and completely prohibited C-states here. But still,
the processor cores sometimes fell to C1 and C1E with a frequency decrease.
So we set back the software management in the BIOS and an additional command
echo <scaling_max_freq> | sudo tee /sys/devices/system/cpu/cpu*/cpufreq/scaling_min_freq
solved this problem. The server cores began to operate at a fixed
frequency as shown in: server-stable-freq.mkv
And a similar result was obtained on my pc: mypc-stable-freq.mkv

Then i brought the server and my pc hardware configuration as close as possible to each other.
There are eight real cores on my pc without hyperthreading. On the other hand there are
only six real cores in every cpu on the server. So it is impossible to obtain 8 real cores on single cpu here.
To align both configurations i disable two of the 8 cores on my pc with numactl. On the server the second cpu was also disabled
through numactl while the hyperthreading was disabled in the BIOS.
Finally we got a similar configuration of single six-core processor both on the server and on my pc.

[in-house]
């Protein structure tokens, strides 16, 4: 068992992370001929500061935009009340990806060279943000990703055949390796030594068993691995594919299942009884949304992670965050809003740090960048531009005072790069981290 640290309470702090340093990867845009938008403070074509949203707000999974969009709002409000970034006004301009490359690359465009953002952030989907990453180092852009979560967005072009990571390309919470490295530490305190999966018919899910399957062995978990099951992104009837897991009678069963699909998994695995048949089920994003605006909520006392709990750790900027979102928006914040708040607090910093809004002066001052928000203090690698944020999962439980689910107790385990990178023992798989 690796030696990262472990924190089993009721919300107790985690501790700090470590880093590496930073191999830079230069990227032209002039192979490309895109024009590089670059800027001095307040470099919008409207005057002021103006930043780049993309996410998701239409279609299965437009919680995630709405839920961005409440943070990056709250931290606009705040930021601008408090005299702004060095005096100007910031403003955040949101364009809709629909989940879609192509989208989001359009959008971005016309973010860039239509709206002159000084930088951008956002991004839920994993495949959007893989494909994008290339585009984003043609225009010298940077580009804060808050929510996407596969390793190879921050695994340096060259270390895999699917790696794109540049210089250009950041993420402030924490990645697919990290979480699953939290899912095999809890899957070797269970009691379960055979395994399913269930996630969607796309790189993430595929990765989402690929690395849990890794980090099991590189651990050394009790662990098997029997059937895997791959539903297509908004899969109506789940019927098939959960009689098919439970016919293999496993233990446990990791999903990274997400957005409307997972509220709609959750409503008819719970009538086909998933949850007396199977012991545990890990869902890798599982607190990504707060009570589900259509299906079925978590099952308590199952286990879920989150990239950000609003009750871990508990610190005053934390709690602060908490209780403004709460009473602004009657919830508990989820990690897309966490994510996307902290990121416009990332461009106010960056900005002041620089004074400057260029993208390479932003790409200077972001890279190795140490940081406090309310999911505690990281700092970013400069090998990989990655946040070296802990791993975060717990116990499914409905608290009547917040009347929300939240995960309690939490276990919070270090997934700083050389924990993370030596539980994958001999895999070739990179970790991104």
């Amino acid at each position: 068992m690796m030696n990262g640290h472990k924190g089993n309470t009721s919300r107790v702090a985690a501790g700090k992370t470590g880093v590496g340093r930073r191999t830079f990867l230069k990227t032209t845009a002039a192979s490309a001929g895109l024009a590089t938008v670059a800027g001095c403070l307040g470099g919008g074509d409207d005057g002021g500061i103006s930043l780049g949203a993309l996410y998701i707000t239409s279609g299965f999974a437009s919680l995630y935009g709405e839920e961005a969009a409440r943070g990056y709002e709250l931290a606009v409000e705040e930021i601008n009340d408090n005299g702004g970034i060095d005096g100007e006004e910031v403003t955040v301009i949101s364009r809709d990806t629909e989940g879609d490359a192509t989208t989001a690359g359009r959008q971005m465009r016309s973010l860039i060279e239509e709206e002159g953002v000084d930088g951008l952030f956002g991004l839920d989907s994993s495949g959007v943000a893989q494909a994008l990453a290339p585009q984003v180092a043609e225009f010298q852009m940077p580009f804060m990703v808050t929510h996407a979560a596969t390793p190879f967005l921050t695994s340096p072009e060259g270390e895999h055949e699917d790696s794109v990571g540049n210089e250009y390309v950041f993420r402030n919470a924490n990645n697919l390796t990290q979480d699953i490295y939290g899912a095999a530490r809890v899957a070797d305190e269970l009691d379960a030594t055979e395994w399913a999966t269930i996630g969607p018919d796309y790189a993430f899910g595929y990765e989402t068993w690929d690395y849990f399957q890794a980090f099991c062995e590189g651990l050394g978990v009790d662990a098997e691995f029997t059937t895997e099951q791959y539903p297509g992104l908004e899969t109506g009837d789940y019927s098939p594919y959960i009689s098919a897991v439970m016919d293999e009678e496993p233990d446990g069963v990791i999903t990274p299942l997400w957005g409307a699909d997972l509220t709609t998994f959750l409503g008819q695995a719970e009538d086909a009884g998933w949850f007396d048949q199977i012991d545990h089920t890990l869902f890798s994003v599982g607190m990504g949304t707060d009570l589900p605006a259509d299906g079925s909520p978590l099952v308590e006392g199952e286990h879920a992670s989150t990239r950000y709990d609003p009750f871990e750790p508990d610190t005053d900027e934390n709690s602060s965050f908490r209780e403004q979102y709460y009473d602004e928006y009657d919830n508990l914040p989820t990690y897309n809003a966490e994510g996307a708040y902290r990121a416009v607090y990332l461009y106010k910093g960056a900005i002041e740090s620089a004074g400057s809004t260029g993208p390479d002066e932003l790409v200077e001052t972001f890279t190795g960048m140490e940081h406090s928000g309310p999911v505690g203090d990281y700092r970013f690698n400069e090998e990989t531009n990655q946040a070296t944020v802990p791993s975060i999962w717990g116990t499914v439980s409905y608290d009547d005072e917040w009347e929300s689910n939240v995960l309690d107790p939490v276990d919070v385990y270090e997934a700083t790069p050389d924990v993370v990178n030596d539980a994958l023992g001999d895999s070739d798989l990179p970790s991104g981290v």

Full set of the configuration commands for server was like that:
numactl --cpunodebind=0 --membind=0 --physcpubind=1,3,5,7,9,11 bash
sudo cpupower frequency-set -g performance
sudo cpupower idle-set -D0
echo 3059000 | sudo tee /sys/devices/system/cpu/cpu*/cpufreq/scaling_min_freq
(Turbo Boost was disabled in BIOS.)
And for my pc like that:
numactl --cpunodebind=0 --membind=0 --physcpubind=0,1,2,3,4,5 bash
sudo cpupower frequency-set -g performance
sudo cpupower idle-set -D0
echo 2000000 | sudo tee /sys/devices/system/cpu/cpu*/cpufreq/scaling_min_freq
echo 0 | sudo tee /sys/devices/system/cpu/cpufreq/boost

There are the numactl and cpupower output after configuration in
server-hw.txt and mypc-hw.txt respectively.

To eliminate the "huge page" effect i use huge_pages = off
in the all further differential measurements.

As for the other effects that Andres mentioned: dips due to bgwriter, autovacuum,
kernel pagecache effects and other possible noise,
i minimize the effect of them statistically using the following measurement sequence.
One series of such a measurement consists of:
1) Remove install and data dirs;
2) Fully reconfigure, rebuild and reinstall server;
3) Reinit new db;
4) Launch pgbench for 20 seconds in a loop with intermediate checkpoints, as you advised.
A few tens measurements totally.
5) Sort the results and remove points with considerable (more than 1%) deviation from tails.